Road Safety

Strategic Leader: Jeffrey R Brubacher

To conduct relevant road safety research and policy evaluation, and to work closely with policy makers to foster evidence-based road safety best practices.

Long Term Goal
To help make British Columbia’s roads the safest in the world.

Short Term Goals

To determine the proportion of injured drivers who used psychotropic drugs before a crash.

To determine whether drivers who used cannabis are more likely to have caused the crash.

To work effectively with policy makers to ensure that they are aware of the most recent evidence around the problem of drug and alcohol impaired driving in BC.

To determine the prevalence and associated crash risk of other driver-related risk factors (such as distraction, fatigue, medical problems) and to disseminate these findings to policy makers.

To work with road safety policy makers to evaluate road safety policy changes and disseminate our findings and recommendations.

Key Partners & Stakeholders

RoadSafetyBC (Formerly Office of the Superintendent of Motor Vehicles) – Our team meets regularly with the BC superintendent of motor vehicles and other members of RoadSafetyBC. RoadSafetyBC is extremely interested in our research.
Office of the Provincial Health Officer – Our team provided input into the drug and alcohol impaired driving section of the upcoming PHO report on traffic safety in BC.
BC Coroner’s Office: Dr. Brubacher provided input into a “teen driver death panel” conducted by the BC coroner’s office.

Other Stakeholders: ICBC, RCMP, Vancouver City Police, Health Authorities, Ministry of Health Services.
Doctor Brubacher is chair of the Research and Data committee which is one of the working committees that supports the newly formed BC Road Safety Steering Committee. The goal of the R&D committee is to improve the quality of and access to road safety data and to increase the capacity for road safety research in BC.

Work to Date
It is estimated that the cost of impaired driving injuries and deaths is 12 billion dollars per year in Canada. In our studies on alcohol impaired driving we found that impaired drivers treated in hospital after a crash are seldom convicted. Unfortunately, we also found that, these drivers have not “learned their lesson” and often engage in impaired driving again after being released from hospital.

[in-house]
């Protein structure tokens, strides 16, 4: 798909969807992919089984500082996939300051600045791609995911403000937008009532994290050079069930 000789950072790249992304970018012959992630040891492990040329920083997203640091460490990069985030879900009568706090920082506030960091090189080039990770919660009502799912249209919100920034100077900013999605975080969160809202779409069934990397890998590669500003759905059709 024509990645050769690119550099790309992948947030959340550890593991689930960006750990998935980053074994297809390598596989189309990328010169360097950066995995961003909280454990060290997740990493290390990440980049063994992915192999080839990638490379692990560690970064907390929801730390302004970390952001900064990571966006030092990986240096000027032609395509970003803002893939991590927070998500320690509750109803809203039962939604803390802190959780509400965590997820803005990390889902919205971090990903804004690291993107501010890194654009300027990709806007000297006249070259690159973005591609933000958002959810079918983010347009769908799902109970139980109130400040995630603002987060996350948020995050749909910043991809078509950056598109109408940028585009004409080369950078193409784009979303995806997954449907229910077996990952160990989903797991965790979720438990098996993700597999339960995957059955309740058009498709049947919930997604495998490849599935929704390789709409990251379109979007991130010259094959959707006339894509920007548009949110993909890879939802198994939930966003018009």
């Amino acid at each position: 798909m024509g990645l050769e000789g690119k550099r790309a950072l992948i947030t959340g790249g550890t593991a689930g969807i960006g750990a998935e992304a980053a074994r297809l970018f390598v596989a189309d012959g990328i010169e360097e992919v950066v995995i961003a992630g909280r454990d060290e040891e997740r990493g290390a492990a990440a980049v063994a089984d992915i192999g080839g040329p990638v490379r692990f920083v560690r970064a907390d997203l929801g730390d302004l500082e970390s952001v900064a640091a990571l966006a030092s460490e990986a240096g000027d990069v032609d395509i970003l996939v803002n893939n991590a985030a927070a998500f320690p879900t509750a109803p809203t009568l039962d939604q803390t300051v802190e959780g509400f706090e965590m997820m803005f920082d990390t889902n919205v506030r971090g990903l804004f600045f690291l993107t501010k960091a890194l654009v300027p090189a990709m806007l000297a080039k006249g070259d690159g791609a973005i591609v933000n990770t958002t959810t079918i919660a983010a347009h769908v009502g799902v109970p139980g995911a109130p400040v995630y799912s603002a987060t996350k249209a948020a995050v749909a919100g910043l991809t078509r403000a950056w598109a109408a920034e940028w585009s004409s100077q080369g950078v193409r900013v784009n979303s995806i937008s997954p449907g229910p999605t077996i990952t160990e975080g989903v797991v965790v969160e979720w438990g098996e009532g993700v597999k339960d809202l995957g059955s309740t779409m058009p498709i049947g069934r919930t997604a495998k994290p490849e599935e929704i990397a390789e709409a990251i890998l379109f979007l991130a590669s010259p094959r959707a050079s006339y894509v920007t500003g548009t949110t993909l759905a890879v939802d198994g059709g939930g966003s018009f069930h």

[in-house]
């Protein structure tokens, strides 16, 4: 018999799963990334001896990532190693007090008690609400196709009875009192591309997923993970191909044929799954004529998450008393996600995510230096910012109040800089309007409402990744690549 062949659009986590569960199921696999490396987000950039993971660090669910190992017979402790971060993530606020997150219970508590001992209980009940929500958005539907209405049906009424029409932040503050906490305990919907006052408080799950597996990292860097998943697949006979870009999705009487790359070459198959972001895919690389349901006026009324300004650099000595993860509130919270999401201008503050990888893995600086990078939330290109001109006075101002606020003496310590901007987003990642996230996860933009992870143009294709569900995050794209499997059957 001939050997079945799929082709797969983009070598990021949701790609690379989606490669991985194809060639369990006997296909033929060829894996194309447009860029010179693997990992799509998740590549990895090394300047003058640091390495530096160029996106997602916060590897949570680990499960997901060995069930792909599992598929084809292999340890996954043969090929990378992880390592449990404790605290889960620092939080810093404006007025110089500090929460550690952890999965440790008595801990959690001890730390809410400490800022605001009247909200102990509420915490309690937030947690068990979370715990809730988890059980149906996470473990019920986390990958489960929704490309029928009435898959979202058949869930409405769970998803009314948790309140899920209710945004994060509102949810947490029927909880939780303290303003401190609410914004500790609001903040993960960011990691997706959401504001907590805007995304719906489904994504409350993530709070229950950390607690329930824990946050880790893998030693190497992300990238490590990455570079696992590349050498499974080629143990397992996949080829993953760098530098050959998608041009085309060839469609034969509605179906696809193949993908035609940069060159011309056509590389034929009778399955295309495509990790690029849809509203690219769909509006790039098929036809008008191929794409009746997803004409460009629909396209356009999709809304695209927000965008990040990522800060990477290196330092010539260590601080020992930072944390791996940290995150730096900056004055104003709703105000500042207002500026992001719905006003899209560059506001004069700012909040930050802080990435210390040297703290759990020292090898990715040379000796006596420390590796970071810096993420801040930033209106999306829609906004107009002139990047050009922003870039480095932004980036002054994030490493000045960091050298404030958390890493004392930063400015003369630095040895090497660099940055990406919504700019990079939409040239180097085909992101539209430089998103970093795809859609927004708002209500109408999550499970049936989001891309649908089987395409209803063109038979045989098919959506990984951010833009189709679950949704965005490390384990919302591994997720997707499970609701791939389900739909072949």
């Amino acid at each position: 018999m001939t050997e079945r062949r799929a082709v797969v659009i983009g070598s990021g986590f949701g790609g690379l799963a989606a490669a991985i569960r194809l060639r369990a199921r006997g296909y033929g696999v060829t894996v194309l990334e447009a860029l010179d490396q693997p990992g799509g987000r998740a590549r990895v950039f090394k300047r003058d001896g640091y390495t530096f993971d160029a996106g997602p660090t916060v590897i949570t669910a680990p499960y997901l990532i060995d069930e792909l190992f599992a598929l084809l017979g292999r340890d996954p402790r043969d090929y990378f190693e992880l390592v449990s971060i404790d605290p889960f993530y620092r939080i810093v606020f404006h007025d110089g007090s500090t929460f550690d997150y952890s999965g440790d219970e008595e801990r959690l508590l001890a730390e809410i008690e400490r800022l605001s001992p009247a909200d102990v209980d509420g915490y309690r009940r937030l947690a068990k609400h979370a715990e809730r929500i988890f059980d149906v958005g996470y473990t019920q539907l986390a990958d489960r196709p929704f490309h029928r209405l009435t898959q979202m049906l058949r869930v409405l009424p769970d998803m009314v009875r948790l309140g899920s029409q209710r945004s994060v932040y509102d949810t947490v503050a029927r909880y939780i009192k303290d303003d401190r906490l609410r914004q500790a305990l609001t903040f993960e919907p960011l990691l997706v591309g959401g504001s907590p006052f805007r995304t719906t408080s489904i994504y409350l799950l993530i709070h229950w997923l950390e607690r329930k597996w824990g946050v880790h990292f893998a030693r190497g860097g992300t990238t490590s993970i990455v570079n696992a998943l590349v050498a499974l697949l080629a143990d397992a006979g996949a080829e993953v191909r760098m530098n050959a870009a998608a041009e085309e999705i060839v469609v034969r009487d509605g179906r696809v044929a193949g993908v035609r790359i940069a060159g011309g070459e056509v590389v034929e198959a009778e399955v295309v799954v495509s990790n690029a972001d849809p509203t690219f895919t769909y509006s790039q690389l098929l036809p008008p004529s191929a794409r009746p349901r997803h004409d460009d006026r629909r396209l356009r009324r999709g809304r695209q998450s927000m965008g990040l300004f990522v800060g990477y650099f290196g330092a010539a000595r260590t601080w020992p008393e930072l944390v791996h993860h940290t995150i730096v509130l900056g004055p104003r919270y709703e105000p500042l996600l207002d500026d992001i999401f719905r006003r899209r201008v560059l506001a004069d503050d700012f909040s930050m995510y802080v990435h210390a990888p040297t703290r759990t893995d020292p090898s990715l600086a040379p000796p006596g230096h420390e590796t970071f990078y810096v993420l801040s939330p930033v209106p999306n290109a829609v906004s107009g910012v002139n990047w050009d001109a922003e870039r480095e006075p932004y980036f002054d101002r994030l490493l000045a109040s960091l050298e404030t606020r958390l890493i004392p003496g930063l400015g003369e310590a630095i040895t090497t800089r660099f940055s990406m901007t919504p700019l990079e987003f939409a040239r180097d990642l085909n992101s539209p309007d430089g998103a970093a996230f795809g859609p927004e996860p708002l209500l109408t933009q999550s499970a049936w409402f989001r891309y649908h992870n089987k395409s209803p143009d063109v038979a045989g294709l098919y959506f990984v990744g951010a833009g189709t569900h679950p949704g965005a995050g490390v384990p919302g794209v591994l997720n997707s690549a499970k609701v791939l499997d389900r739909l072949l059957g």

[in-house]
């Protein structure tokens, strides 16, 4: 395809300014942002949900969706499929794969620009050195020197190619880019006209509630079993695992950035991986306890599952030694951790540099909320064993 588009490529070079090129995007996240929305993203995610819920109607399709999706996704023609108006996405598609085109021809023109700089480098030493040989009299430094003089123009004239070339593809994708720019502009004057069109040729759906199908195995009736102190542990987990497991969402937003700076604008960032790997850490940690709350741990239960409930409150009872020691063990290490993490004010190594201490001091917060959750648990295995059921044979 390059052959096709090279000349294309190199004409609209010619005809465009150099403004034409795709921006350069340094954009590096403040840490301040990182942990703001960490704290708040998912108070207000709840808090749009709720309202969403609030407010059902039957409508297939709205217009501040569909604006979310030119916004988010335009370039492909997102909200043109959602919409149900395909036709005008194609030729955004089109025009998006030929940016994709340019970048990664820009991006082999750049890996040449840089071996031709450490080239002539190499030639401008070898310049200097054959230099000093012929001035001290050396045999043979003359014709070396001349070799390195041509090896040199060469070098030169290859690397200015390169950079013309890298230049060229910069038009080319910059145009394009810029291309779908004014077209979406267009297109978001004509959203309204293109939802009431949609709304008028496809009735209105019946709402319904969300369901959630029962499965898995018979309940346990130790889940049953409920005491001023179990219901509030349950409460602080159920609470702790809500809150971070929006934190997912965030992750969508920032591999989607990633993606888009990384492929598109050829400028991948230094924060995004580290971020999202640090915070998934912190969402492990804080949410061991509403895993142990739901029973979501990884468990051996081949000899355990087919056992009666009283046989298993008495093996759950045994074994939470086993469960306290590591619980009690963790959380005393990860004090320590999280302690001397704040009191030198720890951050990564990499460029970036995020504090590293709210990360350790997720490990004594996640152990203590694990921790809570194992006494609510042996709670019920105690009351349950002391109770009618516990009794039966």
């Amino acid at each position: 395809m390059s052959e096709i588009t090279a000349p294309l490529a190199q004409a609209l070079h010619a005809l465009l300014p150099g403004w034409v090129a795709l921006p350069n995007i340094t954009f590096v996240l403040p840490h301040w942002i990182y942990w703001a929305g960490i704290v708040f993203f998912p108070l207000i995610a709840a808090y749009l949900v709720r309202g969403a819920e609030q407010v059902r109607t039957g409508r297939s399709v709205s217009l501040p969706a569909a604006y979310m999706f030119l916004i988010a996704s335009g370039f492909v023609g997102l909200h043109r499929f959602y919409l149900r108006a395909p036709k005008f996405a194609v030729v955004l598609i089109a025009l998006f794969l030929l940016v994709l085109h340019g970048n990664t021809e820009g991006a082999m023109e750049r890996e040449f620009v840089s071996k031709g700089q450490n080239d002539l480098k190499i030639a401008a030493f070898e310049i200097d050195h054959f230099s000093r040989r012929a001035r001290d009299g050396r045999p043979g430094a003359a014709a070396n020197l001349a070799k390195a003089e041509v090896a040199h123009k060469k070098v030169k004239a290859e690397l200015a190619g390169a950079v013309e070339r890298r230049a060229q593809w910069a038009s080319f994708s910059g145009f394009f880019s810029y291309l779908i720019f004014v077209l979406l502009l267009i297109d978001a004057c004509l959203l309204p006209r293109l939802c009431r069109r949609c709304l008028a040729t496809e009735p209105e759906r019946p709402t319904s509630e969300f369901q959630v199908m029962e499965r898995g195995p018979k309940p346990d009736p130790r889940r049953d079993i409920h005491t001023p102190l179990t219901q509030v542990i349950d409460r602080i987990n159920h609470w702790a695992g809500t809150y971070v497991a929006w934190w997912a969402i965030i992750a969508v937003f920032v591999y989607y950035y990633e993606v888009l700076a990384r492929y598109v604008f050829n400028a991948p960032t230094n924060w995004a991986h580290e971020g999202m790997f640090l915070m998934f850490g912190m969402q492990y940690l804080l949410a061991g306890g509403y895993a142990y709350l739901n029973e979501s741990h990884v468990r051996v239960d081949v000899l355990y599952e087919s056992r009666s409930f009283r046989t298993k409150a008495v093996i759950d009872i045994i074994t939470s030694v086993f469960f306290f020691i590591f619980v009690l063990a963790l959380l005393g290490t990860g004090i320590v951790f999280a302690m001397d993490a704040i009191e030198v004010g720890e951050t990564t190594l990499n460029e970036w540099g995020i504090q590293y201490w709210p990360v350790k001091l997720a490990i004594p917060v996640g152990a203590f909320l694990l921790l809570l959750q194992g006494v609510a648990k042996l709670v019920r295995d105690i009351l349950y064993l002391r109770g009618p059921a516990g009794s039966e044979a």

Research and advocacy work directly influenced the new more stringent “drunk driving” laws which are estimated to have reduced deaths related to impaired driving by 51%. We conducted an in-depth evaluation of these new laws and confirmed that they were associated with marked reductions in deaths, hospital admissions, and ambulance dispatches for road trauma. Our findings are quoted in an ongoing court challenge of these laws.

We also developed and validated the “Canadian Culpability Scoring Tool”, a tool for determining responsibility for the crash based on data in the police report. We used this tool to study the role of cell phones in causing crashes. This tool will also be used for several studies of drug impaired driving. We are near completion of a five-year study of the role of cannabis in causing motor vehicle crashes and have recruited over two thousand injured drivers. This study, funded by CIHR ($910,000), is now conducted in eight BC trauma centres and will provide the best possible evidence of the role played by cannabis in causing motor vehicle crashes. We have received CIHR funding ($526,000) for a study investigating the crash risk associated with use of prescription medications.